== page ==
The next, best, honest, kind thing

When it comes to instating new self-care routines, instead of scrapping everything we’re used all at once, may we instead vow to ourselves to just do the “next, best, honest, kind thing” that relates to the new thing we are looking to bring in.

About yoga and meditation, In Sanskrit, the language much of Yoga’s wisdom was inscribed in, there is a word for this. It is Krama, or step-by-step progression. If we are to just show up, to decide, to step on the mat, or the meditation cushion, that is more than enough.

Getting away from work and life is usually difficult, but sneak off to a private place as often as you can
Getting away is usually difficult, but sneak off to a private place as often as you can | upsplash

We have to begin somewhere and to know this is encouraging, we can get our result-oriented mind out of the way so that the real transformation can begin. Because, what if it’s not about the result? We must over-ride the drive to achieve when it comes to Being Well and taking steps towards embodying this. When we are on the path of true and total wellness, there is no short cut, no quick-fix to calmness, balance, health. A deep commitment to the process is a really powerful, and necessary way to begin.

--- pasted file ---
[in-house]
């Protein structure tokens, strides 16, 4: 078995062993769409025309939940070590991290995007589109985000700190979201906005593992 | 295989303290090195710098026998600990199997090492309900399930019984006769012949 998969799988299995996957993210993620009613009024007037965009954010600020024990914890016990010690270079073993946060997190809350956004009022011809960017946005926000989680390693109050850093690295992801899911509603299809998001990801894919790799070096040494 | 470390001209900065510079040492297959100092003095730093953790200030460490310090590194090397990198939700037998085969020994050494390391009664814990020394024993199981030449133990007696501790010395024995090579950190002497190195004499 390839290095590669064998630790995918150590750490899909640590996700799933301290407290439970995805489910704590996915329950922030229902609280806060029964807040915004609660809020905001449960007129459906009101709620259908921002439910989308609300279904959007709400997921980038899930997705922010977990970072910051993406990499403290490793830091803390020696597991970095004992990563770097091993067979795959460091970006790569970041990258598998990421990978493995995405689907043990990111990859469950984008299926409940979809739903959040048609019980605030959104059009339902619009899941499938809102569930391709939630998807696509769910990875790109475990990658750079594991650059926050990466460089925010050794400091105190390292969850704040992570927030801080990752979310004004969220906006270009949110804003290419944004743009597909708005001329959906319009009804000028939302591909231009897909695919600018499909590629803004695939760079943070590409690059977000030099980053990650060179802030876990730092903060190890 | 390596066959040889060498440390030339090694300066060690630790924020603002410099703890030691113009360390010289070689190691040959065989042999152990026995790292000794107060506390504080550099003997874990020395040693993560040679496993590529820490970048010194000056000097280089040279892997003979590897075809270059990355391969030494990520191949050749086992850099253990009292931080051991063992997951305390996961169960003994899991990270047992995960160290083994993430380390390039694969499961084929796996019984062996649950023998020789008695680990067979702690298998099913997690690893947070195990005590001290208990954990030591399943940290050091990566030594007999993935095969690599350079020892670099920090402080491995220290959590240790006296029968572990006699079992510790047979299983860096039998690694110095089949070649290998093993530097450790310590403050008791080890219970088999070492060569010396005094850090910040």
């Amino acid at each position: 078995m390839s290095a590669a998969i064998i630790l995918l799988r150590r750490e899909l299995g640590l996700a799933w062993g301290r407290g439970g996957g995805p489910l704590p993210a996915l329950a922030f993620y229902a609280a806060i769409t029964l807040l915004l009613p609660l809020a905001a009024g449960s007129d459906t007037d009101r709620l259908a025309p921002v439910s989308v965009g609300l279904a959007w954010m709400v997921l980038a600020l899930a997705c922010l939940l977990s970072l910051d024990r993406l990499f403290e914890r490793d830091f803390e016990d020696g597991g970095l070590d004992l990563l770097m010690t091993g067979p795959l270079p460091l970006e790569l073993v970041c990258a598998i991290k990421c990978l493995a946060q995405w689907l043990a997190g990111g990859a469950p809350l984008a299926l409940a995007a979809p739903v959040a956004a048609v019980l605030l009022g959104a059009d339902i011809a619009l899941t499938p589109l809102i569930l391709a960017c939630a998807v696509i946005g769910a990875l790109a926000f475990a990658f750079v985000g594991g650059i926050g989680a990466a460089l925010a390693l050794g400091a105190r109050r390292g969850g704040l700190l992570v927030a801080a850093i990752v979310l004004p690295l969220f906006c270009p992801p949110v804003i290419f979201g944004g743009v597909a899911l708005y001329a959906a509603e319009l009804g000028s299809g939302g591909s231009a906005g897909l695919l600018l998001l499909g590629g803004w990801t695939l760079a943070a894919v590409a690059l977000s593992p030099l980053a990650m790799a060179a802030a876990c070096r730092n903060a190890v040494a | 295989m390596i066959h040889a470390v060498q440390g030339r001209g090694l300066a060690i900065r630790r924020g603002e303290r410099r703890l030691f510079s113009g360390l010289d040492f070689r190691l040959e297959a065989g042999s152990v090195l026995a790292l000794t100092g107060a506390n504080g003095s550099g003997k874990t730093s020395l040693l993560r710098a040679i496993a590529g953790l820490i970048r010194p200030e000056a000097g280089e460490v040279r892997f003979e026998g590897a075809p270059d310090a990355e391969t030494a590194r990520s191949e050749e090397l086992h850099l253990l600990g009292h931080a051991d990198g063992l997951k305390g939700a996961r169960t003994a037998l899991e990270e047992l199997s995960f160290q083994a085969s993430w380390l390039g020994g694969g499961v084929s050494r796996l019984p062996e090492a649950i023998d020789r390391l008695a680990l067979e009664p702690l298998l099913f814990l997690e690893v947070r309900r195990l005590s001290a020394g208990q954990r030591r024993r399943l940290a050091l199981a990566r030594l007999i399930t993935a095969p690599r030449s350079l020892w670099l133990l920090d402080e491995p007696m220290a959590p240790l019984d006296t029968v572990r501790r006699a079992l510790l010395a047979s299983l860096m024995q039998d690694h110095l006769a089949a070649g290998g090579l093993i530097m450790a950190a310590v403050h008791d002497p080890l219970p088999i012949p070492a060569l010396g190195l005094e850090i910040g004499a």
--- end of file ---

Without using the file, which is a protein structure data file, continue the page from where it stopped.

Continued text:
A woman in a hammock on the beach meditating on the beauty in her life.
Take stock of the beauty you are and create. | upsplash

Self-care is deeply personal, and only YOU can do the appropriate work that is unique and individual to your needs.


Everyday Kindness And Compassion

It's merely encouragement fueled by kindness and compassion

  • Get really clear on your intention. Your “why.” Return to it often, especially when the frustration arrives. What deeper, highly loving part of you wants to feel better? Why?

  • Krama. Step by Step. Just start. Do one small, loving thing. Try again. Become curious about the current state of your Being rather than becoming swamped in “not doing it right” If this pertains to yoga, can you notice how you feel when you breathe differently in poses than maybe you ever have before? In regards to meditation, can you sit diligently and compassionately with Self for just three minutes? A flood of thoughts may be rushing through you. Expect this. Notice it. Continue to be with.